Four women work at the Danish Centre for Genocide Information. Iben and Malene are old friends from University who are now project officers at the Centre, Camilla is secretary to the Centre’s Director and Anna-Lise, the newest member of staff, is the librarian. Iben and Malene receive death threats via email and attempt to work out whether the source of the threats was one of the war criminals they have written about as part of their work or someone within their own office. Chapters told from each of the women’s point of view build up a picture of how psychological stress impacts on a fairly closed micro-environment.
This turned out to be one of those books that, for several reasons, sounded like a better idea than it turned out to be in reality. For a start I have a vague uneasiness about books in which all the female characters are portrayed with varying degrees of mental instability, especially when the book is authored by a bloke. Although I don’t really think that in this instance anything sinister is meant by the depictions, it wasn’t that many years ago when ‘all women are crazy’ was considered a legitimate medical opinion (I read loads of such sentiments in my days as an archivist). A good deal of the behaviour depicted here would have had misogynists everywhere nodding sagely and murmuring about women staying at home where they belong. So while the psychological breakdown of each character was well done I would have preferred that at least one of the women had turned out not to be a sex-obsessed, blithering mess (or worse).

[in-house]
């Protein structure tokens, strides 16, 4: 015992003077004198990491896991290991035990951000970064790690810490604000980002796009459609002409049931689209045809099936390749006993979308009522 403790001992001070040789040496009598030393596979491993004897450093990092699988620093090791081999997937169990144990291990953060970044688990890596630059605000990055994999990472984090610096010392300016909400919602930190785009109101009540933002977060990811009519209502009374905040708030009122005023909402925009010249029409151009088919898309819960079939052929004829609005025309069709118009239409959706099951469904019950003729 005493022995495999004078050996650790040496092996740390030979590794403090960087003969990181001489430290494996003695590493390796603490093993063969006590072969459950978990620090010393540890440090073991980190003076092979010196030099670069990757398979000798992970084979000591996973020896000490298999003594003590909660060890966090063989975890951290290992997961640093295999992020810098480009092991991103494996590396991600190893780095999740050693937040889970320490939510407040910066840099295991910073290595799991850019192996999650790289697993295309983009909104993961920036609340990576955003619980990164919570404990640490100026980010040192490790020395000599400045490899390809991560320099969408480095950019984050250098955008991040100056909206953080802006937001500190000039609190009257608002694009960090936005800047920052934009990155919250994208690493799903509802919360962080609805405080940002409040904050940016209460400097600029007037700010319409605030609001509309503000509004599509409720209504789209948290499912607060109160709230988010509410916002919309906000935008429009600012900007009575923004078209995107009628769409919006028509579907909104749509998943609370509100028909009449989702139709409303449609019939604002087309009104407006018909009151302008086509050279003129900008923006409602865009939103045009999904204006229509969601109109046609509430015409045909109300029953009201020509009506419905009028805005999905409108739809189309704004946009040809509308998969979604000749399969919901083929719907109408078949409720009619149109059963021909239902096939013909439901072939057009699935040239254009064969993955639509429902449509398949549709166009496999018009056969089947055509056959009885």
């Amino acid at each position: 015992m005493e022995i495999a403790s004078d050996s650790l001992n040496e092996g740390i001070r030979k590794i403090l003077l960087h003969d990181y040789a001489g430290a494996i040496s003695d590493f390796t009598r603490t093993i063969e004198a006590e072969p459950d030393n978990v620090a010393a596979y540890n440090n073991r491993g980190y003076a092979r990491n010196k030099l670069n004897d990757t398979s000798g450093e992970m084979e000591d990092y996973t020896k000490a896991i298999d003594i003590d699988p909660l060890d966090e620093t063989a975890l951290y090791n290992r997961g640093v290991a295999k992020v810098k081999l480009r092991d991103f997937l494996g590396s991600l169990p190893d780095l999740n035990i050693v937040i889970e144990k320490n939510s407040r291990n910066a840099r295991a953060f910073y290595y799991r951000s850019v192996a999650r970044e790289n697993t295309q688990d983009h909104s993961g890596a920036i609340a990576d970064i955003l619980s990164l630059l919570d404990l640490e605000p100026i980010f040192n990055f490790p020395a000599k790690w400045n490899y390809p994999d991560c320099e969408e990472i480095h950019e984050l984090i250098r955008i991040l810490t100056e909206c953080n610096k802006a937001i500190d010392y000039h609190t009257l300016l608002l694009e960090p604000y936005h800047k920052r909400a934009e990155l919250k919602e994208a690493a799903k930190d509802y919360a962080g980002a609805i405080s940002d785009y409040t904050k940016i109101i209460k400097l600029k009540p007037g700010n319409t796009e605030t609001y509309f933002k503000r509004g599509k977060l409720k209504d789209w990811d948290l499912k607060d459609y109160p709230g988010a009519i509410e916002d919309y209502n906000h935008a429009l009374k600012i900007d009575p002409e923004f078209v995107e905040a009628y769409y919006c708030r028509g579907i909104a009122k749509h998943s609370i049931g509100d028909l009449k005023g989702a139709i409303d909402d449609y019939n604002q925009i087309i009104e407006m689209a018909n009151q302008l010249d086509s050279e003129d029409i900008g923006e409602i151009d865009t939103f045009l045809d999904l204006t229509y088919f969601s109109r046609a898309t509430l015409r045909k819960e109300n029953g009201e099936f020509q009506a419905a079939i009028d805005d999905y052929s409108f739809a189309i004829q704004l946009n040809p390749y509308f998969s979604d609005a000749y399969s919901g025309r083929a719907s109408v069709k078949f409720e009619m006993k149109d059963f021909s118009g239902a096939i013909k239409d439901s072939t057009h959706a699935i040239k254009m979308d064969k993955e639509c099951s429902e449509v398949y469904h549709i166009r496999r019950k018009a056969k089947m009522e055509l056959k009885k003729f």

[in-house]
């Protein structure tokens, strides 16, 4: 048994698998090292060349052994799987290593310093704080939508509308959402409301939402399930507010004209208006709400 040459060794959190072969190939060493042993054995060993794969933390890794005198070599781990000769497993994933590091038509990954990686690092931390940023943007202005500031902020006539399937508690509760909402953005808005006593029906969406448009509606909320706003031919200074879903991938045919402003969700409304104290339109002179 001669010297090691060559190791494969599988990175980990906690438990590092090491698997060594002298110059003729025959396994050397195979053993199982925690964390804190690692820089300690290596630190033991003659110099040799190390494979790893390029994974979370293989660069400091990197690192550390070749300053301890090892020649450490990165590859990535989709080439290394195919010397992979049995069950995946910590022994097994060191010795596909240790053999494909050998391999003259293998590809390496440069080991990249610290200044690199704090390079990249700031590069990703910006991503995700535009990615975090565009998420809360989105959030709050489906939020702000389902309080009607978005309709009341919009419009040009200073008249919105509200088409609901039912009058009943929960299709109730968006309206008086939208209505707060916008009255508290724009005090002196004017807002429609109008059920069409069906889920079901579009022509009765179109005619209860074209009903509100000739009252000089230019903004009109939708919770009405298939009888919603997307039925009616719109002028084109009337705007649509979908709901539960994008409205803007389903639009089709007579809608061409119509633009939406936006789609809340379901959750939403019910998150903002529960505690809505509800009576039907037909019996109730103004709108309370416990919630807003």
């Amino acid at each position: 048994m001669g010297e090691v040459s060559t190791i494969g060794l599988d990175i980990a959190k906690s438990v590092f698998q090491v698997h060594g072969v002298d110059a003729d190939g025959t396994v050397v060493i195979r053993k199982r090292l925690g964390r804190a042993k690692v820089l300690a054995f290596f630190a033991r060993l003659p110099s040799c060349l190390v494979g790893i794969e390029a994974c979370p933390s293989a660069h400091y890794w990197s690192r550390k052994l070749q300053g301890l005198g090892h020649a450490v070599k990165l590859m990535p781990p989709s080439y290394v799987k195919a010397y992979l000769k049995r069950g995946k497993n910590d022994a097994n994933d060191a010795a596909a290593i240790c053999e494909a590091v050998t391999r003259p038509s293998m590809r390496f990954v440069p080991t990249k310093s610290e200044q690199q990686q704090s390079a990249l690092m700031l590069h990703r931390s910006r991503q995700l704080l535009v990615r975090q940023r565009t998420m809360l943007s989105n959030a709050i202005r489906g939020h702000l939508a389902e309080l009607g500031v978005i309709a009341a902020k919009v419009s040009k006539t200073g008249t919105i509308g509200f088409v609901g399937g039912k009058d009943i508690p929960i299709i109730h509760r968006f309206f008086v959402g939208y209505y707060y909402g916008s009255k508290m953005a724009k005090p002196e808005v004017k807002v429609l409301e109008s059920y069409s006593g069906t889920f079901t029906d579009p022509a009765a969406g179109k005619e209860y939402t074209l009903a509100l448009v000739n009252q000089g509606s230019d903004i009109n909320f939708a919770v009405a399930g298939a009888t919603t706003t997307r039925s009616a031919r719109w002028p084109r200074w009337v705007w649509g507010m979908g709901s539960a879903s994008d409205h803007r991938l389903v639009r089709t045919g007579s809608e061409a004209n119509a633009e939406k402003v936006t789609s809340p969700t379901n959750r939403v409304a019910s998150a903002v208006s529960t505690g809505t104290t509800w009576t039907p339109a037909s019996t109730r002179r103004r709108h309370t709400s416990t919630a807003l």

Also, as is often the case these days I thought the book was too long. At many points in the story a load of detail about some minor tangent was incorporated and even though some of these were interesting most did nothing to progress the story. At 300-350 pages and minus trivia about who sat next to whom at a conference and how many meals of frozen cod were microwaved I would have found the book far more suspenseful.
I read a good deal of translated fiction and normally don’t notice it except to marvel at a skill I could never hope to achieve. However in this instance I found the language to be rather formal. I know we Aussies have a tendency towards laziness with our particular adaptation of the lingo but I don’t know of any place where English is the primary language that would talk of someone ‘fixing herself a portion of cereal’ for example. It felt to me as if the book had been translated into a sort of dictionary version of the language that no one actually speaks and this gave it a quite unnatural quality.
Finally there was my all too familiar disappointment with the ending. Even allowing for the slightly fantastical element provided by a psychological melt down the ending wasn’t in keeping with the rest of the book. A fairly standard thriller-ish conclusion was bolted on to three quarters of a psychological suspense novel in a way that didn’t suit either style and I found this quite unsatisfying. It did keep me guessing though so I have to give some marks for that.
The structure of the book, which included several articles supposedly written by Iben about the psychology of evil in addition to the different points of view, worked surprisingly well and I was both fascinated and horrified by the parts of the book that dealt with all the genocides in our planet’s history. However this made me more tempted to seek out some non-fiction about yet another subject I appear to be woefully ignorant of rather than keen to read another book by this author.
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As is often the case my opinion is a minority one because the book was shortlisted for the International Dagger in 2007. A review at Euro Crime provides an alternative viewpoint on the merits of The Exception.
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My rating 3/5
Translator: Anna Paterson; Publisher: Weidenfeld & Nicolson ; ISBN: 9780297852513; Length 487 pages; Setting: Denmark, present-day.
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